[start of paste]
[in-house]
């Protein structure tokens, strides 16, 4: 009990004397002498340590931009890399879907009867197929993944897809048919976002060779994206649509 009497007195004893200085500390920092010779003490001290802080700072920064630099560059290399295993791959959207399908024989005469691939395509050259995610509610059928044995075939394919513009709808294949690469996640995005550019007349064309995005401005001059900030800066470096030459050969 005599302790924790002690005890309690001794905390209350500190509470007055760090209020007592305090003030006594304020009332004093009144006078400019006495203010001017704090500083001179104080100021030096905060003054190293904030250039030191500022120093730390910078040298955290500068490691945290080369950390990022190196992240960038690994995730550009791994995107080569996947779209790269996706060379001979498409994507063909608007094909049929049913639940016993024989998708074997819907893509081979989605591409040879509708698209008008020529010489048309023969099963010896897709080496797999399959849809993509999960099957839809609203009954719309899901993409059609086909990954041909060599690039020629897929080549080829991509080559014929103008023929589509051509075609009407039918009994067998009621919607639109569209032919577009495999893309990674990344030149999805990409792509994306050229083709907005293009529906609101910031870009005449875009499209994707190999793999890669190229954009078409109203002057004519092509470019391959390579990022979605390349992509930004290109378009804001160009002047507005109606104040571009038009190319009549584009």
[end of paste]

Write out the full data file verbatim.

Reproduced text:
[in-house]
């Protein structure tokens, strides 16, 4: 009990004397002498340590931009890399879907009867197929993944897809048919976002060779994206649509 009497007195004893200085500390920092010779003490001290802080700072920064630099560059290399295993791959959207399908024989005469691939395509050259995610509610059928044995075939394919513009709808294949690469996640995005550019007349064309995005401005001059900030800066470096030459050969 005599302790924790002690005890309690001794905390209350500190509470007055760090209020007592305090003030006594304020009332004093009144006078400019006495203010001017704090500083001179104080100021030096905060003054190293904030250039030191500022120093730390910078040298955290500068490691945290080369950390990022190196992240960038690994995730550009791994995107080569996947779209790269996706060379001979498409994507063909608007094909049929049913639940016993024989998708074997819907893509081979989605591409040879509708698209008008020529010489048309023969099963010896897709080496797999399959849809993509999960099957839809609203009954719309899901993409059609086909990954041909060599690039020629897929080549080829991509080559014929103008023929589509051509075609009407039918009994067998009621919607639109569209032919577009495999893309990674990344030149999805990409792509994306050229083709907005293009529906609101910031870009005449875009499209994707190999793999890669190229954009078409109203002057004519092509470019391959390579990022979605390349992509930004290109378009804001160009002047507005109606104040571009038009190319009549584009």